There has never, to my knowledge, been a Championships that was this lopsided. If Michael Phelps were a country, he would have been in third place according to gold medals won. I went into this meet knowing he was a really talented swimmer, but I left in awe of his abilities, his stamina, and his hunger. He is a Beast. The really crazy swim for me was when he broke Ian Thorpe's World Record in the 200 Free. This was the the first world event since Thorpe retired, and Phleps unceremoniously wiped his name off the record book. Without any kind of warning! There really isn't much more to say. Except maybe if he weren't swimming in this day and age, Ryan Lochte would be the most titled swimmer around. Those guys are incredible. Let's not forget the ladies who made huge marks on the history books at this meet: Kate Ziegler, Laure Manaudou, Katie Hoff, Libby Lenton, Natalie Coughlin. This meet was out of control. It started off slowly, but once the first record was broken, the tempo of the meet got faster and faster.

It is always sad when the person the you expect to win a race gets ill and can't compete. The loss of Brendan Hansen in the 200 Breaststroke was devastating. It made it hard to watch the final of that race. As happy as I was for the winner, who is now called "World Champion", it seemed to me like an empty victory. Forever when the race is spoken of it will be told that Kosuke Kitajima is the champion only because Brendan was unable to compete.

On the other hand, I appreciate it when the officials have the courage to DSQ a swimmer or team who don't perform to the rules, especially at this level of competition. Quite a few top swimmers never made it to finals. I was really disappointed that the USA Men's Medley relay team was DQ'd in prelims, but I blame the coaches for that. I feel that the guys who are used to swimming off each other in a relay should do it in the final. Yes, Michael Phelps swam a faster time in the 100 Fly than Ian Crocker. But it was a negligible amount. He also swam a faster time than Jason Lezak in the 100 Free. Like I said, he is a beast. I just think it was a bad judgement call. If they knew they were going to put Michael in the final, they should have practiced the starts as soon as the decision was made. But swimmers and coaches are human and they make mistakes.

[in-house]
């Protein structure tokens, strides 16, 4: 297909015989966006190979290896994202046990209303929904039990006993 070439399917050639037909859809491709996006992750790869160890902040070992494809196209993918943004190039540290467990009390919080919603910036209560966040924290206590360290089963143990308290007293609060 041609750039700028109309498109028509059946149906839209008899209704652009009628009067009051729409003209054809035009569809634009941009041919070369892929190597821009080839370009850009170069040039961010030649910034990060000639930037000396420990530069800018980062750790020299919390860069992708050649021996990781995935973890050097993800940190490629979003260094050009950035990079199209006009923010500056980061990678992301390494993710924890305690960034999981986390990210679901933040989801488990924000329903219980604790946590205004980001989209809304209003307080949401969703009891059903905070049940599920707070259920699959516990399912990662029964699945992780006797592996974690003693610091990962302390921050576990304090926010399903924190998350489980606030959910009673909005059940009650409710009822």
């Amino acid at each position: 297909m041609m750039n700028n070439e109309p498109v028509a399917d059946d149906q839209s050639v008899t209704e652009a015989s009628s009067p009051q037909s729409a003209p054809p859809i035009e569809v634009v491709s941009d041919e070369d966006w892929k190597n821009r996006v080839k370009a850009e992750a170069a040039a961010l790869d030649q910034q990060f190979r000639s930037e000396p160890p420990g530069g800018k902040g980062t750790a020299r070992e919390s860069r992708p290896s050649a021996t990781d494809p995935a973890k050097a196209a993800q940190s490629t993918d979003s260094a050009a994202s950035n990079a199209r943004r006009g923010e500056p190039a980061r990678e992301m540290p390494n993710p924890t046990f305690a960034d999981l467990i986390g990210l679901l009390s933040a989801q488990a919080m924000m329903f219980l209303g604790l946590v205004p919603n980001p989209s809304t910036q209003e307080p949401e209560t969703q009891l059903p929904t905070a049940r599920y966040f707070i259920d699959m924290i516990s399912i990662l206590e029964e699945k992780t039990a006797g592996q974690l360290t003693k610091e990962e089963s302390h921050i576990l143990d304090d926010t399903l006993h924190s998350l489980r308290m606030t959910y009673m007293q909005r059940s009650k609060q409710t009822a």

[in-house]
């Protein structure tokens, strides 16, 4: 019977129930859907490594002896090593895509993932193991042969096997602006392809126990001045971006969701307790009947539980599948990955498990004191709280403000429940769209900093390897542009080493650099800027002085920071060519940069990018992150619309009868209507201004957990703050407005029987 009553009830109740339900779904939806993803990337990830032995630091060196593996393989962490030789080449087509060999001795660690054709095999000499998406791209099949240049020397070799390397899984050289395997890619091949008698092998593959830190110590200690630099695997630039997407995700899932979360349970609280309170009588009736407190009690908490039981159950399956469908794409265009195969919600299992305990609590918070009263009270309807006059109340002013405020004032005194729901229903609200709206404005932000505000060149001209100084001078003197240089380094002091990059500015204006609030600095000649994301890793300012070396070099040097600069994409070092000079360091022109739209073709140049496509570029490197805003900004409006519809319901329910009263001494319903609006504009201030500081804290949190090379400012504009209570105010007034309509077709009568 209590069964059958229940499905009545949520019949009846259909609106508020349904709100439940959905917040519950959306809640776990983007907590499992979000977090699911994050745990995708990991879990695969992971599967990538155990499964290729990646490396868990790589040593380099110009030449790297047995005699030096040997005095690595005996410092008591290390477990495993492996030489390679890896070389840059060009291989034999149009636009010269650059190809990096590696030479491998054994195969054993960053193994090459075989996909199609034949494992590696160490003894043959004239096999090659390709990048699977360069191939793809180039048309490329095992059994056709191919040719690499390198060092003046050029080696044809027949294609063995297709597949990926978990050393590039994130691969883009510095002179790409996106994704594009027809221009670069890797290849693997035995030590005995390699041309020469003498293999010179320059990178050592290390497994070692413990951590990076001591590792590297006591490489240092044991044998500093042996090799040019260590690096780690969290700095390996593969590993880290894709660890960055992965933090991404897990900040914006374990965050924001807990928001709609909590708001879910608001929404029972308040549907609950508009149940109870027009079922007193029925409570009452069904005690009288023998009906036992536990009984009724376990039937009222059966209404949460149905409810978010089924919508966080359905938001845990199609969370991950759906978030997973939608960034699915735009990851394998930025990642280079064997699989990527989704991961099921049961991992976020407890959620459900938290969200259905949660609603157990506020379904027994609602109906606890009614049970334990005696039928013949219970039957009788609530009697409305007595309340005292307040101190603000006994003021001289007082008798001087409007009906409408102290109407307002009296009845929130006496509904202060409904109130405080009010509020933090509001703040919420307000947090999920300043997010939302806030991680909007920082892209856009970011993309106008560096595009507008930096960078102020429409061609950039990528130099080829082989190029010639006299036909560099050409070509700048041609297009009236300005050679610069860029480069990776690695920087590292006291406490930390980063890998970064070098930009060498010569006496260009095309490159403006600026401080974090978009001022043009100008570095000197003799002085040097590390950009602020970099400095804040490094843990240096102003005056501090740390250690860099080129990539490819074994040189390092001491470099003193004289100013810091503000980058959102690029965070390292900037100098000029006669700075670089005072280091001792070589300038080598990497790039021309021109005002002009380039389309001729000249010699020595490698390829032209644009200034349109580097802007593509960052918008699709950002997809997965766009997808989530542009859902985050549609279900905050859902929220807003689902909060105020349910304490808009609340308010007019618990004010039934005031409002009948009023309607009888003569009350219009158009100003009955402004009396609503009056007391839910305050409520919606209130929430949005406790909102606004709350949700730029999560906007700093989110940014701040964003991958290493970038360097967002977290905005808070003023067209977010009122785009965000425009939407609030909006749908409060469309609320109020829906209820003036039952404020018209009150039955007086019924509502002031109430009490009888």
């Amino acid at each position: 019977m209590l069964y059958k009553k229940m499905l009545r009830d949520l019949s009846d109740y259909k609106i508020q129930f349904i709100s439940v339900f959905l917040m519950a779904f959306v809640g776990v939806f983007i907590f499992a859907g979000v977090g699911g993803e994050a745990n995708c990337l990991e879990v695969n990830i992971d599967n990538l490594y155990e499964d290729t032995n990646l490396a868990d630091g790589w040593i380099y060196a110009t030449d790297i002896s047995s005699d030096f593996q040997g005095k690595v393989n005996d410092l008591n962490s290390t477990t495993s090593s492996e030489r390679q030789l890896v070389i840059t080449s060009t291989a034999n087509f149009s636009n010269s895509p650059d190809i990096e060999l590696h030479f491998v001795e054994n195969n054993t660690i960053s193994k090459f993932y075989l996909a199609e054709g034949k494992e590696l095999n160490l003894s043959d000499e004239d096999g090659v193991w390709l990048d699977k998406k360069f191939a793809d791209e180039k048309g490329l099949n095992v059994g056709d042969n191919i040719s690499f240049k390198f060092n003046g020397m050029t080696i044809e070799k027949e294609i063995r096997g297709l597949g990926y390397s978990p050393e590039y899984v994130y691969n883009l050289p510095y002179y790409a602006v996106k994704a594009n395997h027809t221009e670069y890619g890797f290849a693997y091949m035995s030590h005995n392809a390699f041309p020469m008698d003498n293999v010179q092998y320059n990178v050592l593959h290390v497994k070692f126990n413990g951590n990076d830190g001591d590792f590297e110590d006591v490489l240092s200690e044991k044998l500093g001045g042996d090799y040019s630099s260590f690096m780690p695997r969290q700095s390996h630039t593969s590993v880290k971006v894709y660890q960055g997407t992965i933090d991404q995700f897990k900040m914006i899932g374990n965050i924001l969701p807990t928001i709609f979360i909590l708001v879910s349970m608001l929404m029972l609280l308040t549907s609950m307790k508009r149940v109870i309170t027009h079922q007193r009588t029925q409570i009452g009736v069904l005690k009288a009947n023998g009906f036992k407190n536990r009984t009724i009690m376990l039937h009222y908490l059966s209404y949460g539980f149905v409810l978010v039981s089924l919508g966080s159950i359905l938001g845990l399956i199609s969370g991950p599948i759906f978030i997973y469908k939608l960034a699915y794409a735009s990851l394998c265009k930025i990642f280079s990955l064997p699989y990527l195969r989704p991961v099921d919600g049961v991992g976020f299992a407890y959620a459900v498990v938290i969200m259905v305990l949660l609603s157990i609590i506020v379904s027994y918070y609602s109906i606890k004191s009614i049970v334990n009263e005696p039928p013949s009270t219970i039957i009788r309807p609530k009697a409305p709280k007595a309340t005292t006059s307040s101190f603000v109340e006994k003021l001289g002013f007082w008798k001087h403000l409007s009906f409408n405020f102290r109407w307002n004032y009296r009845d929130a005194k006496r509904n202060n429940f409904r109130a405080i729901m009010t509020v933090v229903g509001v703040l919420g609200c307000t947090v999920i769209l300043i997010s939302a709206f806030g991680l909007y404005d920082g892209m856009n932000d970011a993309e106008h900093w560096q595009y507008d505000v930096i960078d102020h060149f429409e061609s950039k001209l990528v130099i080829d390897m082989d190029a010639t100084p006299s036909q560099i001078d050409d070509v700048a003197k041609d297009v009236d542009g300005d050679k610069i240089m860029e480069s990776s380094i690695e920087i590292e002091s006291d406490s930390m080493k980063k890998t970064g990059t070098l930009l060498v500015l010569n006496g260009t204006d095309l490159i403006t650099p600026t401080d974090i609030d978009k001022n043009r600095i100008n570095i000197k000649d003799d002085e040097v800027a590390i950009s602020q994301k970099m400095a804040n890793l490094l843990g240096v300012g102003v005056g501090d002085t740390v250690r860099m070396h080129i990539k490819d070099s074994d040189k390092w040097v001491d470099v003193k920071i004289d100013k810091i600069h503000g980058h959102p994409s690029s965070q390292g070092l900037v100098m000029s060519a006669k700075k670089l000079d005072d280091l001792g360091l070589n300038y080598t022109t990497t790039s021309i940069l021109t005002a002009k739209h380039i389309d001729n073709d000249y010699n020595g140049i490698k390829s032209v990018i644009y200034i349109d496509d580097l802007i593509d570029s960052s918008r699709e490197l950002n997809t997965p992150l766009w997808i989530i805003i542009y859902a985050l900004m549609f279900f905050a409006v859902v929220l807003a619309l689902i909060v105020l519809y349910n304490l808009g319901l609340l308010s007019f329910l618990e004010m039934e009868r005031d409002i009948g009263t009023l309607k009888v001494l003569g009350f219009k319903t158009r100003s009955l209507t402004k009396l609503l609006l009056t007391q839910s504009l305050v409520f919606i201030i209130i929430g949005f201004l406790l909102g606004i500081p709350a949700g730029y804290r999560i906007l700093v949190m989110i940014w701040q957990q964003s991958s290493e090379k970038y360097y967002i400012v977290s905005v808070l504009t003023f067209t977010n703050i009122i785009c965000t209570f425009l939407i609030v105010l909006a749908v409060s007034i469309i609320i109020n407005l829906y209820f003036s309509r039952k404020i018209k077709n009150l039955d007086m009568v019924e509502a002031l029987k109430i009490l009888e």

That being said, the Australian men put on a hell of a show and fought hard for that gold Medal.

The Rod Laver arena was a nice place to put the Suzie O'Neill pool. The volunteers were really sweet, friendly people. They were so welcoming and made me feel great every single day. I thank them. I also had a really great experience with USA Swimming and want to thank Matt Farrell for taking such good care of me and also Cathy and Don for welcoming me so openly. It was great to finally meet face to face with a few of my Australian friends who are in my heart forever. If I could, I would live in Melbourne. Australia is a beautiful country and the people truly appreciate the sport of swimming. We could all learn something from them.